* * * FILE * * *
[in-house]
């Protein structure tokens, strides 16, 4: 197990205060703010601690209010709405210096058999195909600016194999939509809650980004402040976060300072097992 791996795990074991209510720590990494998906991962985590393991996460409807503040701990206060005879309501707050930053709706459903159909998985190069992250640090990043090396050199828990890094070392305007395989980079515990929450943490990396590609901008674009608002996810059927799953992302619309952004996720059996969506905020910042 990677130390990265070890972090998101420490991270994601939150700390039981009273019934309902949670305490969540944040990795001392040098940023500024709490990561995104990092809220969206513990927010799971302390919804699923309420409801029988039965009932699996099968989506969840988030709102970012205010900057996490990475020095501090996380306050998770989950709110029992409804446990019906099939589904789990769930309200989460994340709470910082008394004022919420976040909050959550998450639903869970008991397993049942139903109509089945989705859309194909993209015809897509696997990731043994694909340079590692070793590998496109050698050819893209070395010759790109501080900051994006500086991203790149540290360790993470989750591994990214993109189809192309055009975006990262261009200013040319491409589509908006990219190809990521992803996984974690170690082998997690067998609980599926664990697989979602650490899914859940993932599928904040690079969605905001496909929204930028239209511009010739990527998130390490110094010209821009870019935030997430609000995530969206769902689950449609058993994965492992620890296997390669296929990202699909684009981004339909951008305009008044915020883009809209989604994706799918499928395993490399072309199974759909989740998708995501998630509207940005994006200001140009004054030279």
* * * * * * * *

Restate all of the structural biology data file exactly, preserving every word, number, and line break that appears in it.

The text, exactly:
[in-house]
């Protein structure tokens, strides 16, 4: 197990205060703010601690209010709405210096058999195909600016194999939509809650980004402040976060300072097992 791996795990074991209510720590990494998906991962985590393991996460409807503040701990206060005879309501707050930053709706459903159909998985190069992250640090990043090396050199828990890094070392305007395989980079515990929450943490990396590609901008674009608002996810059927799953992302619309952004996720059996969506905020910042 990677130390990265070890972090998101420490991270994601939150700390039981009273019934309902949670305490969540944040990795001392040098940023500024709490990561995104990092809220969206513990927010799971302390919804699923309420409801029988039965009932699996099968989506969840988030709102970012205010900057996490990475020095501090996380306050998770989950709110029992409804446990019906099939589904789990769930309200989460994340709470910082008394004022919420976040909050959550998450639903869970008991397993049942139903109509089945989705859309194909993209015809897509696997990731043994694909340079590692070793590998496109050698050819893209070395010759790109501080900051994006500086991203790149540290360790993470989750591994990214993109189809192309055009975006990262261009200013040319491409589509908006990219190809990521992803996984974690170690082998997690067998609980599926664990697989979602650490899914859940993932599928904040690079969605905001496909929204930028239209511009010739990527998130390490110094010209821009870019935030997430609000995530969206769902689950449609058993994965492992620890296997390669296929990202699909684009981004339909951008305009008044915020883009809209989604994706799918499928395993490399072309199974759909989740998708995501998630509207940005994006200001140009004054030279």